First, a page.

Streaming has been an incredibly successful technology. In the last ten years it has moved on from being a way for viewers to catch up with programs they missed on their initial terrestrial transmission to being the way that an ever-increasing number of people watch films and TV shows. Although the number of subscriptions increased dramatically during the Covid pandemic, the leading companies – Netflix, Amazon, Hulu and Disney+ – have seen those figures drop significantly in the last year as people cut back due to the rise in the cost of living.


While streaming services in general, and Netflix in particular, championed the subscription model over advertising, there is now a swing towards the established, old fashioned practice of selling ad slots as a way to maintain revenue levels. In compliance monitoring terms, this has increased the reliance on dynamic ad insertion (DAI) to guarantee that the right ads are shown at the correct times on a specific platform.

Automated DAI systems can create streams combining video and ads without needing a web page or app to manage the procedure. This reduces the possibly of technical problems when a stream reaches the receiving device, which could be a smart TV, computer or laptop, smartphone or other mobile device. DAI is also able to deliver targeted advertising, with a higher degree of personalization that reflect a viewer’s interests and preferences. As this is similar to how commercial linear TV channels are organized, it is imperative that the OTT service does not suffer any latency or buffering between the video content and ads, instead presenting a continuous, seamless output.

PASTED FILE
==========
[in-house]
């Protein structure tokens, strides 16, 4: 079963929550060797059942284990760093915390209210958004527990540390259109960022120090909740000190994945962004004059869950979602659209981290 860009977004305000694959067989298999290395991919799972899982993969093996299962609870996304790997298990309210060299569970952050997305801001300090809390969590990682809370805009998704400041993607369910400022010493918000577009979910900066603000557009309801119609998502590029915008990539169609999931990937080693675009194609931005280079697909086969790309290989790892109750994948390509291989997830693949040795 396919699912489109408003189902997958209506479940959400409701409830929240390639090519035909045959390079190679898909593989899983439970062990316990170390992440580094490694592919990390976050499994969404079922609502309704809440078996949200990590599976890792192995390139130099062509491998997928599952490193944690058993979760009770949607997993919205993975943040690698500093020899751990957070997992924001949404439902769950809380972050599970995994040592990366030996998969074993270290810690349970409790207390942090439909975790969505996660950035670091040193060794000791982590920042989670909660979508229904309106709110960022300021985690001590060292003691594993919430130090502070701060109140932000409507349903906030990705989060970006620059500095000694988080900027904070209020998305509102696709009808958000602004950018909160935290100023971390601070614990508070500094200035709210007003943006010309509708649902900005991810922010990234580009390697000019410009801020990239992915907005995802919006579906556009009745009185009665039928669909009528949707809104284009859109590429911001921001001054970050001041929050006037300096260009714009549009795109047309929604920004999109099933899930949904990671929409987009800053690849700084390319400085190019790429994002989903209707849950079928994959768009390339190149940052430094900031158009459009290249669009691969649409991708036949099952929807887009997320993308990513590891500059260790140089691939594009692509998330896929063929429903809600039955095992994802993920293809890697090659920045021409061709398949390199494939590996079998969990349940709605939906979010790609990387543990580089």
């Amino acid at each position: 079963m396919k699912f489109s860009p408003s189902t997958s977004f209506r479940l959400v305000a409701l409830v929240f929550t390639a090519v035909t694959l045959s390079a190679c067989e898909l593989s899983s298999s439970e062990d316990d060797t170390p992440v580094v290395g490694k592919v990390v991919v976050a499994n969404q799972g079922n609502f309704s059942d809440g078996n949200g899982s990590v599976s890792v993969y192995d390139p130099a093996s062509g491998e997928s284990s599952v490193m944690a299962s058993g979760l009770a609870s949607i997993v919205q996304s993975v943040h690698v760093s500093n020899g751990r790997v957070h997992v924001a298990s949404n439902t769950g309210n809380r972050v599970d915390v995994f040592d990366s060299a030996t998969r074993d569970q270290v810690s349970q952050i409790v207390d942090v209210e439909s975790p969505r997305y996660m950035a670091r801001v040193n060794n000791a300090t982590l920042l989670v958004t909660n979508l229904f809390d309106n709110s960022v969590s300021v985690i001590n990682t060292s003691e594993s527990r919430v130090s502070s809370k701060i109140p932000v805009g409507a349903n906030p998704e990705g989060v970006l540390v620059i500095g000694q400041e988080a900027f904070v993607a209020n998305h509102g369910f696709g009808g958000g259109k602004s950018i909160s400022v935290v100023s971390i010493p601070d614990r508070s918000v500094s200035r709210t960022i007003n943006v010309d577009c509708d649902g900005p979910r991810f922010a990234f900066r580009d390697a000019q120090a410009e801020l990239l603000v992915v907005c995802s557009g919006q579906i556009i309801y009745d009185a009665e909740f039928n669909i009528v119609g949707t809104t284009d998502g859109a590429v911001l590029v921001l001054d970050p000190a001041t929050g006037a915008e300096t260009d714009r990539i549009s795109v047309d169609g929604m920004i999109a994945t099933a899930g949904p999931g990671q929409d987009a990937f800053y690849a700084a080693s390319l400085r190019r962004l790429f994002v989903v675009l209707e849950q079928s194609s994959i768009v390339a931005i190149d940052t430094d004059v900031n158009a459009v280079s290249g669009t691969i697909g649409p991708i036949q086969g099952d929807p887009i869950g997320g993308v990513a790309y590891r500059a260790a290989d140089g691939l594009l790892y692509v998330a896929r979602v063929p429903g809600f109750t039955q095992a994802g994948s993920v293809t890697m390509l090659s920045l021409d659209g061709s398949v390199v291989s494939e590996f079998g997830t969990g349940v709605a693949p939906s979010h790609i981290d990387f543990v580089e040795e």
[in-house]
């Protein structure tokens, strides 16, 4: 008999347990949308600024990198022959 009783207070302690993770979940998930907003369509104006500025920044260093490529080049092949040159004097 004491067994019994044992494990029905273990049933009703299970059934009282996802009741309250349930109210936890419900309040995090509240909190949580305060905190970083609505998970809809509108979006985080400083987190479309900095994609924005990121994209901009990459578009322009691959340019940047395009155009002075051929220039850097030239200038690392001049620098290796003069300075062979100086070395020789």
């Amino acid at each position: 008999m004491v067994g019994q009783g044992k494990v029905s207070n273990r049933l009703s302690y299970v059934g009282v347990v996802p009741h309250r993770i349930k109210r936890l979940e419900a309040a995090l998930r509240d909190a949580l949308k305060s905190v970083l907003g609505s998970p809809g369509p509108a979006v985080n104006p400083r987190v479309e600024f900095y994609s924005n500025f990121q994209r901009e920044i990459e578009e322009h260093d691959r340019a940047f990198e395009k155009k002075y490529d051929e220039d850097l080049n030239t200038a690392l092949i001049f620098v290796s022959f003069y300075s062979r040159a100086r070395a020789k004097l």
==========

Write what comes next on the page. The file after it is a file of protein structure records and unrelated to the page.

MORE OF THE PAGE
Streaming has also embraced another core element of linear TV, the live broadcast. The most obvious example of this is sport, with both Amazon and specialist streamer DAZN showing live football, rugby and boxing, but concerts and coverage of major public events are also proving popular. As any break in the broadcast of, for example, a football match would be unacceptable, comprehensive monitoring of live streams is now absolutely essential.

Live broadcasting additionally demands there are no delays on either the feed from the venue or the stream to platforms and devices. As a result, monitoring systems have to support low latency formats such as Apple HLS (HTTP Live Streaming), MPEG-DASH, Microsoft Smooth Streaming, Zixi and SRT. This is imperative if streaming services are to deliver lag-free signals that match linear terrestrial TV broadcasts.

Streaming is now a major part of how people watch and enjoy video. Compliance monitoring should be a major component in how these streamed services are distributed to ensure the highest possible quality and enjoyment for the viewing audience.